Why Halsey Gives Me Hope in Mental Health Recovery


My boyfriend recently asked me if I wanted to go see one of my favorite singers, Halsey, in concert; to which my response was (after gasping), “Yes absolutely!” I’ve loved Halsey’s music ever since I first heard her song “Colors,” and after listening to her entire “Badlands” album, I was hooked. Her music was always different from the other stuff I heard on my Spotify “recommended for you” playlist. But it wasn’t just her music that drew me to her, I felt some kind of connection with the emotion Halsey put behind her lyrics that I was never able to explain, that is, until my boyfriend sent me an article about her personal life in preparation for her concert.

The article was all about Halsey and her mental health challenges. As I read more and more, I realized that me and this singer/songwriter I had never met had an awful lot in common. We are both queer (Halsey is bisexual, I am gay), biracial, we both have spent time in psychiatric hospitals as a result of active suicidal intent/attempt, both of us were teenagers when we were admitted, and she has been diagnosed with bipolar disorder, something my care team is evaluating me for. And a not so relevant similarity, but we share a favorite color: blue.

After reading the article, my mouth was quite literally left hanging open. Halsey was no longer just a singer whose music I loved, she was something I haven’t had in a long time: a role model. An example of someone who has struggled in so many of the same ways I have who has managed to lead such a successful life. Hearing stories of people who vaguely go through similar struggles as me has never been incredibly reassuring to me since I’ve always thought, “Yes, they are striving, but they’re not like me in any way except in one area.” Having someone who I really share a lot in common with who has achieved so much in life is inspiring and motivating me to start thinking a different way — maybe I can lead a valuable, successful life too.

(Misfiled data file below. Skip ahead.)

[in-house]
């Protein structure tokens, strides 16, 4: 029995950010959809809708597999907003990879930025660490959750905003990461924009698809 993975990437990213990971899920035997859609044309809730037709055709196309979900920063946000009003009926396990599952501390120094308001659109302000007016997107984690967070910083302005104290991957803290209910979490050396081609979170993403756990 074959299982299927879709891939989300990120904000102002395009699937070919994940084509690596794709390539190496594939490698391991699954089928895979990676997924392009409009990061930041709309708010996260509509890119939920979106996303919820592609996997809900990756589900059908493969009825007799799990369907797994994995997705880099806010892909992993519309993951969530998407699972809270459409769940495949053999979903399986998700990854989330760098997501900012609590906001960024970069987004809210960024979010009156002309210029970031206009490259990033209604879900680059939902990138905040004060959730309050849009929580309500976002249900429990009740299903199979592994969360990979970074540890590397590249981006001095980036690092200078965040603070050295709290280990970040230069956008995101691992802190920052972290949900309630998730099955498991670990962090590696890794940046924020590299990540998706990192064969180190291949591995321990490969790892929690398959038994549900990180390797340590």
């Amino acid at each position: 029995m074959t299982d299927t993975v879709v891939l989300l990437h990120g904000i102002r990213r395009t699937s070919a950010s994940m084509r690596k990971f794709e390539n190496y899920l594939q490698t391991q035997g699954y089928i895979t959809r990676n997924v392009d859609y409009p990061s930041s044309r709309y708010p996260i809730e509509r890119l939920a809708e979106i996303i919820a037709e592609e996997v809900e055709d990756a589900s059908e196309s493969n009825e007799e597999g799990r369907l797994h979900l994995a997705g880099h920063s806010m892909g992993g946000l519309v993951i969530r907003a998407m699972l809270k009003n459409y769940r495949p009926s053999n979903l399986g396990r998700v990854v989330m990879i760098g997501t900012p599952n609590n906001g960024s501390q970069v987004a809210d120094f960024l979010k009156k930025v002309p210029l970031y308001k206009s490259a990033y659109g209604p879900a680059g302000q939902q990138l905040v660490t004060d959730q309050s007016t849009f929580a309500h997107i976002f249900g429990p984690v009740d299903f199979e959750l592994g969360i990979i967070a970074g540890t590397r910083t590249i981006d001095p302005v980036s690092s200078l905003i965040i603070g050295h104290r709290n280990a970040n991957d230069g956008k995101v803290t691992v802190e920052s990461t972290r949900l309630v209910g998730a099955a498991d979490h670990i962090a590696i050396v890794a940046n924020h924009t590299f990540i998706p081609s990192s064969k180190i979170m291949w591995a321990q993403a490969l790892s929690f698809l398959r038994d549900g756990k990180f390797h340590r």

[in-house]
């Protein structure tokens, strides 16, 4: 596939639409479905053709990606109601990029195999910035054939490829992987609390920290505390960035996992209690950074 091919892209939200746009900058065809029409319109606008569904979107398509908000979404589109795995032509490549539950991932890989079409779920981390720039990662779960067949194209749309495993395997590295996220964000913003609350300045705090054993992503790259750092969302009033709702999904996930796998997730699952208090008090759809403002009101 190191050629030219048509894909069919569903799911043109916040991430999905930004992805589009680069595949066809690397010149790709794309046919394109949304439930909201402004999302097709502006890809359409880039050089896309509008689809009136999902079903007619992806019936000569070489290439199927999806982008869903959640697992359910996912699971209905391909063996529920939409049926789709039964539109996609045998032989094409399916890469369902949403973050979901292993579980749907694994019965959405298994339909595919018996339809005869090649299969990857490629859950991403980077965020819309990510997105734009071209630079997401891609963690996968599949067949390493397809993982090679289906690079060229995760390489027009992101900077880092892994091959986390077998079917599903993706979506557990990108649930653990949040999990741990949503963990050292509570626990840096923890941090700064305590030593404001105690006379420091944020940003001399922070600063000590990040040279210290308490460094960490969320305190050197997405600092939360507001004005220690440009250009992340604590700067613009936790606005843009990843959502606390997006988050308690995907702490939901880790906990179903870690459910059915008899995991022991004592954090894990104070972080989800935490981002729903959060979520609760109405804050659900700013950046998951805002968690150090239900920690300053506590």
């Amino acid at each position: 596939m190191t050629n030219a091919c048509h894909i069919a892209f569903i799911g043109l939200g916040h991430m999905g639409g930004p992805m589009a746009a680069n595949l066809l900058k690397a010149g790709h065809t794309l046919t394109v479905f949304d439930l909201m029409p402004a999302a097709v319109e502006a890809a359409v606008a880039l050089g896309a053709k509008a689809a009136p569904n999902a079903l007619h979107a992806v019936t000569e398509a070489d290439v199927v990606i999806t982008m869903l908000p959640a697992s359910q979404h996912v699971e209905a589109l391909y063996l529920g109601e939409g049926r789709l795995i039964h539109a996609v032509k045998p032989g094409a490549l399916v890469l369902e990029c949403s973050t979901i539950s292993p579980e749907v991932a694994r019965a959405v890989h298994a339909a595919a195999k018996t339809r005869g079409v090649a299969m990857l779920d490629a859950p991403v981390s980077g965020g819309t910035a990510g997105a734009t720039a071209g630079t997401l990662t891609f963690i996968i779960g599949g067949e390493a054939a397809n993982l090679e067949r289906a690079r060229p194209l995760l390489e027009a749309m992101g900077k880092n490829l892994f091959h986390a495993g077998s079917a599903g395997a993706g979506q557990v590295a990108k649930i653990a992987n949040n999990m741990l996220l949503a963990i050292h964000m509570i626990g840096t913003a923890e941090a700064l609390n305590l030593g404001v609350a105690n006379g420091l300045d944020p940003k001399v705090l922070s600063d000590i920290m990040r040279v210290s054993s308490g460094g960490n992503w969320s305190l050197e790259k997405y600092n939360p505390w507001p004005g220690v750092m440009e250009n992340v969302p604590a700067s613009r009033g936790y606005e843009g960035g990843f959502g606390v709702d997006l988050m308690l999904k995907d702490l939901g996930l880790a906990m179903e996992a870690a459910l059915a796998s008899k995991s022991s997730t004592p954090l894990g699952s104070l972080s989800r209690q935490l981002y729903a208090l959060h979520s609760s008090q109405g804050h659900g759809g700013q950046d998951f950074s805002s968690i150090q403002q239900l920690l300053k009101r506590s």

If you or someone you know needs help, visit our suicide prevention resources page.

If you need support right now, call the National Suicide Prevention Lifeline at 1-800-273-8255, the Trevor Project at 1-866-488-7386 or text “HOME” to 741-741. Head here for a list of crisis centers around the world.

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Lead image via Halsey’s Facebook


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